• Psychological trauma due to quarantine and social distancing
  • Difficulty maintaining self-care activities
  • Domestic pressures caused by school closures, disruptions in daycare, or family illness
  • Sense of ineffectiveness and powerlessness
  • Loss of faith in health institutions, employers, or government leaders
  • Belief that medical resources are not fairly distributed
  • Restrictions on civil liberties that are perceived to be inequitable
  • Frustration with lack of information and available resources
  • Loss/disruption of job, financial hardship

As the pandemic decelerates, additional stressors begin to arise, which may include:

  • Multiple losses
  • Personal and population-wide bereavement
  • Fear of recurrent waves of the pandemic returning
  • Recuperation from illness
  • Long-term medical complications
  • Continued scarcity of basic necessities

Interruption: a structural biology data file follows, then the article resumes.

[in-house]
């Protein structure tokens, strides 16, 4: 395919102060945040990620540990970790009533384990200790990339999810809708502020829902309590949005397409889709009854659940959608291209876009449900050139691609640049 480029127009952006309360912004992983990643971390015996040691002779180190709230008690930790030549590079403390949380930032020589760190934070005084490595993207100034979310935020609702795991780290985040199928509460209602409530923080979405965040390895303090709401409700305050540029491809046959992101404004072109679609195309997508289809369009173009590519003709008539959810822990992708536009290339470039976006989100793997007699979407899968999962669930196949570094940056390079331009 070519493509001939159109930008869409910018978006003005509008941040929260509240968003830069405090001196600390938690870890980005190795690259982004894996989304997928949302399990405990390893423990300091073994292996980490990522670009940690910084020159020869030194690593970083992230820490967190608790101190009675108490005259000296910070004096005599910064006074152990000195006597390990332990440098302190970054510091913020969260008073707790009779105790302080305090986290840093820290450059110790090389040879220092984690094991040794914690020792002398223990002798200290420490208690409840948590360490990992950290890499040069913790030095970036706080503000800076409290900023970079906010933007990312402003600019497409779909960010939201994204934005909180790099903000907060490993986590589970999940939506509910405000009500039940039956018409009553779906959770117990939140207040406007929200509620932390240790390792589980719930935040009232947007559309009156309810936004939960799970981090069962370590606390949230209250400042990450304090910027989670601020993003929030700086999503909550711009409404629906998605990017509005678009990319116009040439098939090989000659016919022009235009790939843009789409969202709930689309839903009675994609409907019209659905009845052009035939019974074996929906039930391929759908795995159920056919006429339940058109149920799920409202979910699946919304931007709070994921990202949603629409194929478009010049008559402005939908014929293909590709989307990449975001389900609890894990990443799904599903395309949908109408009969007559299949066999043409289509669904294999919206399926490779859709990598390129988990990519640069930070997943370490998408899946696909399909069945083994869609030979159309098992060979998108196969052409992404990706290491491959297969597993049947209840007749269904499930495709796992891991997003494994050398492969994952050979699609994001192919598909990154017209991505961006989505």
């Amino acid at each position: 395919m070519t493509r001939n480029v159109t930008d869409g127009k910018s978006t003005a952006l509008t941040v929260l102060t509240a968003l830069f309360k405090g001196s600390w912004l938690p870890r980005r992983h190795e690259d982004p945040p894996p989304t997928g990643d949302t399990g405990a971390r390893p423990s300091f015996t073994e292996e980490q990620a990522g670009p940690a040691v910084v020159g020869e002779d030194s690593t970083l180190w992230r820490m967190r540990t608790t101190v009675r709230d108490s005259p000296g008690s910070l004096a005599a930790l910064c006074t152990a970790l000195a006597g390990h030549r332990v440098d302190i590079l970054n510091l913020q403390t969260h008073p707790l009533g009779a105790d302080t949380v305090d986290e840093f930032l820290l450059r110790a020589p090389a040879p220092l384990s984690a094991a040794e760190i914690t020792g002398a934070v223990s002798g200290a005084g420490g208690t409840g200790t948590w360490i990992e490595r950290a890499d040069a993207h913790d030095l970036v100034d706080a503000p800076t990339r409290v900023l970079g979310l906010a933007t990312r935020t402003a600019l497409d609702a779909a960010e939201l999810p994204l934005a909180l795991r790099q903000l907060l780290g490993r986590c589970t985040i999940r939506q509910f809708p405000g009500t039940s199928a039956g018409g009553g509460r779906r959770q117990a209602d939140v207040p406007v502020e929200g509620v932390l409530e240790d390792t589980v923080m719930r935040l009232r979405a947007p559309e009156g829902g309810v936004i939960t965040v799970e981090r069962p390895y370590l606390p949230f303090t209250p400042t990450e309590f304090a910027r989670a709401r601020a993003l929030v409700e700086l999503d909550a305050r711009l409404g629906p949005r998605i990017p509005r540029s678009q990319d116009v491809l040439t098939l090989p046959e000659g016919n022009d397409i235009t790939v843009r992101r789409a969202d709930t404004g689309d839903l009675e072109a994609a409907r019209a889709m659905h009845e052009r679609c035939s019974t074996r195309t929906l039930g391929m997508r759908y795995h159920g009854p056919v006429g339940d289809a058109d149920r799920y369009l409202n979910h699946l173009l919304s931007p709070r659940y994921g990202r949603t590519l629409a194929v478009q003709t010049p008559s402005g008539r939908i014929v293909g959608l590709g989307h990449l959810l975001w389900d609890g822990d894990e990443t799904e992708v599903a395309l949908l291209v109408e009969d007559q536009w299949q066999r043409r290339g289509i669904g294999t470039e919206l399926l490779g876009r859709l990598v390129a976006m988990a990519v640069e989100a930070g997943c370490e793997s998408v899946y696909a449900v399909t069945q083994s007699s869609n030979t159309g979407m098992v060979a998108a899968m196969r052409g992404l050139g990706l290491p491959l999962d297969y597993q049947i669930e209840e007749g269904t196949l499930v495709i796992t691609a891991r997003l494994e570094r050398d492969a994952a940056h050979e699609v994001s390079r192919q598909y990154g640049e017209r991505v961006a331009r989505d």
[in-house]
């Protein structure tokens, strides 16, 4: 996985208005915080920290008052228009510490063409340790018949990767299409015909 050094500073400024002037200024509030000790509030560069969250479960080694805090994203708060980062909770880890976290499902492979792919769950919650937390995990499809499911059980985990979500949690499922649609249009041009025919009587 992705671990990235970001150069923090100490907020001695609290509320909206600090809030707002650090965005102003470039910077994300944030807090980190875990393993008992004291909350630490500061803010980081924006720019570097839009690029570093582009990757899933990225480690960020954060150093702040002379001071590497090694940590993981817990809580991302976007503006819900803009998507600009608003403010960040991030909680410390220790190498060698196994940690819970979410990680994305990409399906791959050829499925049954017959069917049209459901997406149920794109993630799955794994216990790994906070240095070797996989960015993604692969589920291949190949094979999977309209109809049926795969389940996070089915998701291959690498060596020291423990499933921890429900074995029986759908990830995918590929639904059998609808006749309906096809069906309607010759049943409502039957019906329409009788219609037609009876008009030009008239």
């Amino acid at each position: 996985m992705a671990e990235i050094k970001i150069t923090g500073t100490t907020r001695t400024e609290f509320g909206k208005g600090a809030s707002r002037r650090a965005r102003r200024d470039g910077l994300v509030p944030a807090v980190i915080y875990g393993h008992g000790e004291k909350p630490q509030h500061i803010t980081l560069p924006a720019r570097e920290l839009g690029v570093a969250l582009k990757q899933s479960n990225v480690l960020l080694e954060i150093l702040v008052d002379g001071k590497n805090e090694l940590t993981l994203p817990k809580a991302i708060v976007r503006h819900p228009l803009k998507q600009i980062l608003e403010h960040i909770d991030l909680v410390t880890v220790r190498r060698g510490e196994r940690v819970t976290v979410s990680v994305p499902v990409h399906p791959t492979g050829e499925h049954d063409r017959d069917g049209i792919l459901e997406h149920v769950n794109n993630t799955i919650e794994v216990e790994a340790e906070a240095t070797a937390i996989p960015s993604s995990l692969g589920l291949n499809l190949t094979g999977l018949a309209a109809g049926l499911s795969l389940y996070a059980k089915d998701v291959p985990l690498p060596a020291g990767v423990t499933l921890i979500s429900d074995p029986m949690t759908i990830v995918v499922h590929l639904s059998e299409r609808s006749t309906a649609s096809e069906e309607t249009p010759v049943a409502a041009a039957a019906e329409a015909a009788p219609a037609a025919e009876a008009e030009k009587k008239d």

• Massive economic disruptions
  • Delays in reopening schools, daycare centers
  • Ongoing stress on healthcare infrastructure
  • Dealing with dependent family members who have lost their caretaker
  • Changes in social support due to death and illness
    (Shultz, n.d.)

In a study conducted during the COVID-19 pandemic, nearly half of Americans surveyed reported recent symptoms of an anxiety or depressive disorder, and 10% of respondents felt their mental health needs were not being met. Rates of anxiety, depression, and substance use disorder also increased since the beginning of the pandemic. People who have mental illnesses or disorders and then developed COVID-19 were more likely to die than those who didn’t have mental illnesses or disorders.

Data suggested that people are more likely to develop mental illnesses or disorders in the months following infection, including symptoms of posttraumatic stress disorder (PTSD). People with long COVID may also experience many symptoms related to brain function and mental health (NIH, 2022).

Psychological Stressors among Healthcare Professionals

Because of their prominent role in responding to a pandemic, healthcare professionals are at high risk for mental health effects. Studies following the MERS and SARS epidemics found high rates of depression and PTSD among physicians and frontline healthcare professionals. More recent research describes similar increased levels of mental stressors during the COVID-19 pandemic. These included: